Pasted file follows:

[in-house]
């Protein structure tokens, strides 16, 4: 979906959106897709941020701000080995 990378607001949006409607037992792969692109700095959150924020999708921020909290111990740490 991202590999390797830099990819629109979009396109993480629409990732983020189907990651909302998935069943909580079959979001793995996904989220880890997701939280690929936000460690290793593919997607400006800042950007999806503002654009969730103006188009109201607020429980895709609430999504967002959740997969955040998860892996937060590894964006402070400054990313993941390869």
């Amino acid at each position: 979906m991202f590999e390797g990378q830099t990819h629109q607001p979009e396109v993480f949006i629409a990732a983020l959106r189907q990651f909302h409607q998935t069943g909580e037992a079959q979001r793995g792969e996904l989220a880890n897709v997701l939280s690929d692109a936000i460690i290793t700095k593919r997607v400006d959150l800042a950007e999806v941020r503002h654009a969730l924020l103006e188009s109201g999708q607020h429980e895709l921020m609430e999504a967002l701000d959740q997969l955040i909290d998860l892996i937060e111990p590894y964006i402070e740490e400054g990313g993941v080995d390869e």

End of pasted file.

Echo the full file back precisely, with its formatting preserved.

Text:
[in-house]
């Protein structure tokens, strides 16, 4: 979906959106897709941020701000080995 990378607001949006409607037992792969692109700095959150924020999708921020909290111990740490 991202590999390797830099990819629109979009396109993480629409990732983020189907990651909302998935069943909580079959979001793995996904989220880890997701939280690929936000460690290793593919997607400006800042950007999806503002654009969730103006188009109201607020429980895709609430999504967002959740997969955040998860892996937060590894964006402070400054990313993941390869």
């Amino acid at each position: 979906m991202f590999e390797g990378q830099t990819h629109q607001p979009e396109v993480f949006i629409a990732a983020l959106r189907q990651f909302h409607q998935t069943g909580e037992a079959q979001r793995g792969e996904l989220a880890n897709v997701l939280s690929d692109a936000i460690i290793t700095k593919r997607v400006d959150l800042a950007e999806v941020r503002h654009a969730l924020l103006e188009s109201g999708q607020h429980e895709l921020m609430e999504a967002l701000d959740q997969l955040i909290d998860l892996i937060e111990p590894y964006i402070e740490e400054g990313g993941v080995d390869e």